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Ruling party touts hundreds of defections over weekend

Cambodian People’s Party stalwart Svay Sitha (black shirt) oversees a ceremony to welcome hundreds to the ruling party, among them 44 purported former opposition youth activists. Fresh News
Cambodian People’s Party stalwart Svay Sitha (in black shirt) oversees a ceremony to welcome hundreds to the ruling party, among them 44 purported former opposition youth activists. Fresh News

Ruling party touts hundreds of defections over weekend

The ruling party continued to tout purported defections to its ranks over the weekend, months after the Cambodia National Rescue Party – the nation’s only viable opposition – was dissolved at the government’s behest.

In a ceremony in Bati district’s Komar Reachea commune on Sunday, 344 people – 44 of them purportedly former CNRP youth activists – pledged their allegiance to Prime Minister Hun Sen’s Cambodian People’s Party.

The ceremony comes more than two months after the CNRP – the only legitimate challenger to the CPP in this year’s elections – was dissolved in a widely condemned decision by the Supreme Court. In the lead-up to and aftermath of the dissolution, Hun Sen repeatedly promised that CNRP officials could keep their jobs if they defected.

Ou Sokchea, a CPP district council member at Sunday’s event, said there was a “commitment testimony” for former CNRP members, who “defected because they are self aware”.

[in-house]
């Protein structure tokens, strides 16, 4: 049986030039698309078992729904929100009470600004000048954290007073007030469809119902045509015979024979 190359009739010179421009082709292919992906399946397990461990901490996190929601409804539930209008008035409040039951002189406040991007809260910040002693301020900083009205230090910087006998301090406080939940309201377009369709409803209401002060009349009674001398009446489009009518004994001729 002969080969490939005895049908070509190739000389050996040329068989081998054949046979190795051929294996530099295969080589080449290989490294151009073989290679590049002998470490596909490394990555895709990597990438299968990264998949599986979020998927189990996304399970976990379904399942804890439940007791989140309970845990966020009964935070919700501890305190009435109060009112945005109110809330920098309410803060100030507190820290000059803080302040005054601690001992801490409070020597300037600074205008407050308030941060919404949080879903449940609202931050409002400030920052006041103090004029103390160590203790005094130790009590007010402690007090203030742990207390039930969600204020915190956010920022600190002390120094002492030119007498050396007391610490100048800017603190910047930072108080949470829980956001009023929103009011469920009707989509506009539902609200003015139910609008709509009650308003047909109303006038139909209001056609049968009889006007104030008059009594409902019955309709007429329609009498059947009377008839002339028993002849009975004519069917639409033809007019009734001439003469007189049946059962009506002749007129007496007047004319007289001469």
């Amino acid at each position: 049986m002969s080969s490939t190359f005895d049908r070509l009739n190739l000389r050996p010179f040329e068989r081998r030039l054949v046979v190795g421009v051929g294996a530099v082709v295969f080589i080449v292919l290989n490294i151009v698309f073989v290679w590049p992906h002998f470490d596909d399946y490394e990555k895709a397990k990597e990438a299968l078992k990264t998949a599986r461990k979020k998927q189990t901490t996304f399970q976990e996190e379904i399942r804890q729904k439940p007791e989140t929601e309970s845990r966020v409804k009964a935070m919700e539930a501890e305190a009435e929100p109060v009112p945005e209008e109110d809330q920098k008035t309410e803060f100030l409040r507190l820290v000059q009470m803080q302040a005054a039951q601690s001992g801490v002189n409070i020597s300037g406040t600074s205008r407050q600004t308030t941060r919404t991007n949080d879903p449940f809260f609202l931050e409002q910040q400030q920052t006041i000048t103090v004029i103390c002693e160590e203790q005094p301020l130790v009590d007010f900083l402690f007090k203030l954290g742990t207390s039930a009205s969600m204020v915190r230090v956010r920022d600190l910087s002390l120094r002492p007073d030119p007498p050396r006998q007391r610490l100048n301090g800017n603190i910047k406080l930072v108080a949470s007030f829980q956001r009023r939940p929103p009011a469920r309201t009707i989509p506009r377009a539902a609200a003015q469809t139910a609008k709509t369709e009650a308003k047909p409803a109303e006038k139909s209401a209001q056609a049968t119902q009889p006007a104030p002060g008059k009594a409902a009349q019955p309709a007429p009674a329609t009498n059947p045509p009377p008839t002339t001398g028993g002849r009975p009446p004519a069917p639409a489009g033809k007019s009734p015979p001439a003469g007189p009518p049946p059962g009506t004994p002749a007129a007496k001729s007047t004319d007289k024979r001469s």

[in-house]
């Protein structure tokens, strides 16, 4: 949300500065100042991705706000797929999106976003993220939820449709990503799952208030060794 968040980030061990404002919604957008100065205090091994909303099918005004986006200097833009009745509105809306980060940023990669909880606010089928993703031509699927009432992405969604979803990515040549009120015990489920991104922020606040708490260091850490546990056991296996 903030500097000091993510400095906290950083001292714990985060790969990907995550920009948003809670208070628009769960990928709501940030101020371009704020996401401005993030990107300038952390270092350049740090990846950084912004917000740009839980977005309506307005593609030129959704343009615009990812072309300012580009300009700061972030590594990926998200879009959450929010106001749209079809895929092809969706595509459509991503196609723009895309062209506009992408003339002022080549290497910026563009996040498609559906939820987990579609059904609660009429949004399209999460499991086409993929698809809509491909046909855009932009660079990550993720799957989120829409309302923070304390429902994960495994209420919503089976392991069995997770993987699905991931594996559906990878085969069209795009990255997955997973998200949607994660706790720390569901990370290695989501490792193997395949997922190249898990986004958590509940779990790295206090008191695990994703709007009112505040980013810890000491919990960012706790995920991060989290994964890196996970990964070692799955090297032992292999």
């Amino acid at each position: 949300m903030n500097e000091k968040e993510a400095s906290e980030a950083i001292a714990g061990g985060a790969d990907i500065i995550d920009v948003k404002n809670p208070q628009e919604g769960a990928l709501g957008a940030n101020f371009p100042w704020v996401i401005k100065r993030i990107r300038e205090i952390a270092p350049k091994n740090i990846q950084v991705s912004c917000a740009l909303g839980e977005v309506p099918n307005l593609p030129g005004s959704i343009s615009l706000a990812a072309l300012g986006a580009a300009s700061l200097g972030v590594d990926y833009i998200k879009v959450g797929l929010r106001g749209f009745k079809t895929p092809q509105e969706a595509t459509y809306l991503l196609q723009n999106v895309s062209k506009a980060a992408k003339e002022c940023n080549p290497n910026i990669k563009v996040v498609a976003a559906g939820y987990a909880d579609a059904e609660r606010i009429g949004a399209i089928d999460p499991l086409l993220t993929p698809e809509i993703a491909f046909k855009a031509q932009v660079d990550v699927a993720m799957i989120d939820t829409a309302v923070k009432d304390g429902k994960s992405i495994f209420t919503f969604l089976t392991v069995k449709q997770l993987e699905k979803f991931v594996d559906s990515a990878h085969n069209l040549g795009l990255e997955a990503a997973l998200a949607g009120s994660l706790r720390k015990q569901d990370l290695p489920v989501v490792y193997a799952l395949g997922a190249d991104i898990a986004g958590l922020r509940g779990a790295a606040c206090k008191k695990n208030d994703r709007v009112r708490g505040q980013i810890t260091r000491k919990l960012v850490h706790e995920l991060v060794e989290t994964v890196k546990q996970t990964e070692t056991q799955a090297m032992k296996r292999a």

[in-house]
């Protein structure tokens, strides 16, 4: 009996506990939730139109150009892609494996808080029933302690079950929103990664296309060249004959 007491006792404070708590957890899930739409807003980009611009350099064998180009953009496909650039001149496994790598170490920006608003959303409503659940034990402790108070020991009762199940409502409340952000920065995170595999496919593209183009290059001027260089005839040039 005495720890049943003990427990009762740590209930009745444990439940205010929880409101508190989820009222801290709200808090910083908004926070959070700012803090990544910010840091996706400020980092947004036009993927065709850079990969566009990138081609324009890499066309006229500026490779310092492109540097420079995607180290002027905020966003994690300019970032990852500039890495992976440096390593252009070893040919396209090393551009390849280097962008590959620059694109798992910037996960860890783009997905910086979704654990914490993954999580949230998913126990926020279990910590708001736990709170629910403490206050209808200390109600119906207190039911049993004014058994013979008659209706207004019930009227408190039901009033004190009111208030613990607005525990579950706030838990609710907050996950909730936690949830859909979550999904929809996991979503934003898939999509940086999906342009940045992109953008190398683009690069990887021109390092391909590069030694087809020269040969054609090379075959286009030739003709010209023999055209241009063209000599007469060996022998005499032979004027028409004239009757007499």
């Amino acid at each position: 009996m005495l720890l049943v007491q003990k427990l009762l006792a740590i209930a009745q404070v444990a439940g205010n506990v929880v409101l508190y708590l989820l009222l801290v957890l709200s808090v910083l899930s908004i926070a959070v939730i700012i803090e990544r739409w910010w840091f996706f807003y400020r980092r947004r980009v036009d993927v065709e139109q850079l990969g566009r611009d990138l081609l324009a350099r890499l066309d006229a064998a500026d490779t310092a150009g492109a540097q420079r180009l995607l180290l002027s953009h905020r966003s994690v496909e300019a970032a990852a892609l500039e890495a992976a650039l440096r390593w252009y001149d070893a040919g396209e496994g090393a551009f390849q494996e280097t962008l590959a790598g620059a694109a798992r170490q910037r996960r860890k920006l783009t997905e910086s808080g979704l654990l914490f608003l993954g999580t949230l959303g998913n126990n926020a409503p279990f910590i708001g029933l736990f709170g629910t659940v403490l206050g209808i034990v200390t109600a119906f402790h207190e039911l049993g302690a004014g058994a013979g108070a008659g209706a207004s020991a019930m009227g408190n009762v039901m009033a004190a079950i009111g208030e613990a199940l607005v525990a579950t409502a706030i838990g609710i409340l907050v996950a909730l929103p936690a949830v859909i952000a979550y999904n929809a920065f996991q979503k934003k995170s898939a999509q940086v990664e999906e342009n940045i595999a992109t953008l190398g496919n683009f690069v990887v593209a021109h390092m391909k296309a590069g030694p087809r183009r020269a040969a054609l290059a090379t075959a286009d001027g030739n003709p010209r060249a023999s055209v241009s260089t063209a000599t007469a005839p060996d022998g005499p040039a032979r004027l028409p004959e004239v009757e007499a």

“We don’t promise to give anything to them; they want to become our members of the CPP because their party leaders are split and they saw their party was already dissolved,” Sokchea said.

However, Mao Sophal, director of the CNRP’s provincial executive committee, said he didn’t believe the 44 were “active” members of his former party.

“The CNRP system is already gone, dissolved. This is just a picture that they try to portray,” he said of the ceremony.

Such defections – where new converts are clothed in CPP garb and sometimes burn symbols of the CNRP – have long been ridiculed as political theatre. An almost identical defection ceremony took place in the same commune more than a year ago.

As the CPP called for defections, many ex-CNRP members reported being subjected to surveillance and harassment, with one former commune chief saying the push was still ongoing.

In Siem Reap, former CNRP Sala Kamroeuk Commune Chief Chin Sok Ngeng accused Sorn Chean of lobbying him to join the CPP, despite his supposed impartiality as a former provincial election official.

“Where is your transparency and independence as an arbitrator? I think this shows that NEC officials are not acting independently, transparently and neutrally toward their rivals,” Sok Ngeng said.

Chean said he had given up the electoral role 18 months ago and now worked for the CPP, and that he simply hinted that Sok Ngeng should swap sides.

Khut Navy, a former councillor from the same commune, said she had temporarily fled to Thailand to avoid ruling party officials coming to her house and asking her to join their ranks.

“I already decided that I would not go to work with robbers who have robbed me of my position and robbed the will of people,” she said.

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